The basketball teams were champions even though they only had dirt courts to play on. They were never tiring and when put on an indoor court, they walked away with championships. Sometimes Harmony hosted basketball games during the school day. It created much excitement, comparable to that of today’s Field Day

School buses boarded in the church yard, so when there were afternoon funerals at the church, school would have to be dismissed early. When the county built a busloading drive on the other side of the school, this was resolved.

In 1945, Mr. Jones, along with other principals, was asked to attend a class, Planning Health Programs, at the University of Georgia. He was only one of two who received credit because he came back to the community and implemented the program. As a result of this program, the Harmony Improvement Club was formed. The parents had chicken suppers and stews to raise enough money for the improvements. Soon, Fort Oglethorpe was disbanding and was giving away old Army barracks and surplus equipment, which included coal stoves and metal trays. This equipment was used to begin Harmony’s first lunchroom. Mr. Jones hired three cooks at $1.00 a day to prepare lunches that cost five cents each.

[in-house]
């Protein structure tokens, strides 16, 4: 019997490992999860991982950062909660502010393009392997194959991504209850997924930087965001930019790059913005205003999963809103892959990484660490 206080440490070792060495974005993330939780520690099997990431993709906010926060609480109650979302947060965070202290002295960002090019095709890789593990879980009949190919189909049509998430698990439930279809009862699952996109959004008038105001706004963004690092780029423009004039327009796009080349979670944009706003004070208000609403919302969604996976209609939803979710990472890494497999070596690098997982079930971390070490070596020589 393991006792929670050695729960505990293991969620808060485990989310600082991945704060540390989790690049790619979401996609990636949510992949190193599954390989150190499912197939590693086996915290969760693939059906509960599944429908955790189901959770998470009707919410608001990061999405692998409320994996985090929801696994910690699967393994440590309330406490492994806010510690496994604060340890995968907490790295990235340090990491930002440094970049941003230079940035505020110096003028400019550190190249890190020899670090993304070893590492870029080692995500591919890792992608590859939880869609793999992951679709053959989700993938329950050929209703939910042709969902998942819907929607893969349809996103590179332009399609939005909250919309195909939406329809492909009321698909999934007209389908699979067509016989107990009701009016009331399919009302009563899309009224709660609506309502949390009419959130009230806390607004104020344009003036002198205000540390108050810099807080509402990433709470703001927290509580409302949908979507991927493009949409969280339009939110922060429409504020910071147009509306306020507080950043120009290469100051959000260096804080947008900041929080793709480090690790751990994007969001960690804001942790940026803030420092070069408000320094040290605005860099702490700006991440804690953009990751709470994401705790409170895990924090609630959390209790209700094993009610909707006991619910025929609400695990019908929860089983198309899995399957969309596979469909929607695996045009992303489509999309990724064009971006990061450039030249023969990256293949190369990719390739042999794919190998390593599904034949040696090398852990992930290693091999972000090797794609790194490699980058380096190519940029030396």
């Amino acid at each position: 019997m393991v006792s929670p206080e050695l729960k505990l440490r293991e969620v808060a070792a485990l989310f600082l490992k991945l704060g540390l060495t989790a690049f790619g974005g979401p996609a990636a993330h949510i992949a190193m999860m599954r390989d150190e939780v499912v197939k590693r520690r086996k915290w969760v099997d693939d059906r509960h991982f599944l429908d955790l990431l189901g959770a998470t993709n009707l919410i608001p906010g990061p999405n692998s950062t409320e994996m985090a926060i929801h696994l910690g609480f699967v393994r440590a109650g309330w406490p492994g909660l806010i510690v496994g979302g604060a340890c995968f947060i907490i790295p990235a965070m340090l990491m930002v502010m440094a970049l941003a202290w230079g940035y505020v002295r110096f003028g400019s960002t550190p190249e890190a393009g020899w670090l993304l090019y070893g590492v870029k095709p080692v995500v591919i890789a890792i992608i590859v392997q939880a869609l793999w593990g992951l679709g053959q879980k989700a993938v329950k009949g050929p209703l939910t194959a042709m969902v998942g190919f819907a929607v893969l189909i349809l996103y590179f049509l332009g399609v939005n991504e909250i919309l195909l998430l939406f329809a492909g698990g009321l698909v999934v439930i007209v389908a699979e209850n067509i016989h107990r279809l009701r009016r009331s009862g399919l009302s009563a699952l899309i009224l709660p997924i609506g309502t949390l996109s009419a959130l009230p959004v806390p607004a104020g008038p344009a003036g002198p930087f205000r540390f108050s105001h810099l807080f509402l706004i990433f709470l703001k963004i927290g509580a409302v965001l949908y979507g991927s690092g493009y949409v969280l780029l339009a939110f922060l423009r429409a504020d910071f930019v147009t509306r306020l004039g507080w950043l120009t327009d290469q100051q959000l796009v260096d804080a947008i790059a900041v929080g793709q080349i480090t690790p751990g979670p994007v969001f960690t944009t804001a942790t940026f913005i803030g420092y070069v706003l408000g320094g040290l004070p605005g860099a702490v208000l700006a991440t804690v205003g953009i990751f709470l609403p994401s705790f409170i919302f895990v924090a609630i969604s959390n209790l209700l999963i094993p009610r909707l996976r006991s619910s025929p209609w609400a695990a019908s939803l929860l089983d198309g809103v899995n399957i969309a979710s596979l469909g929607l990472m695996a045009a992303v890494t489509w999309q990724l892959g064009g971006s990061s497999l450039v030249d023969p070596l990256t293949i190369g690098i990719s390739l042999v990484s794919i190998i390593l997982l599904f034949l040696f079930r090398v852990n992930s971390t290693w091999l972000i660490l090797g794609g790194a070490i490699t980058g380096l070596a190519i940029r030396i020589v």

The Harmony School Planning Group accomplished the following during the school term 1945–46:

  1. Organized a permanent planning group with officers and a regular meeting date.
  2. Redecorated the interior of the school building.
  3. I now installing running water and hand washing facilities (sic).
  4. Wired the school building for electricity, with lights in the auditorium and every classroom of the school.
  5. Is now raising funds for construction of a school lunchroom (sic).
  6. Purchased 74 new desks.
  7. Secured from the County School Superintendent the promise of two new school buses.
  8. Raised $935 toward financing improvements.
  9. Laid ground work for a functional health program.
  10. Took steps toward attaining the ideals of democracy.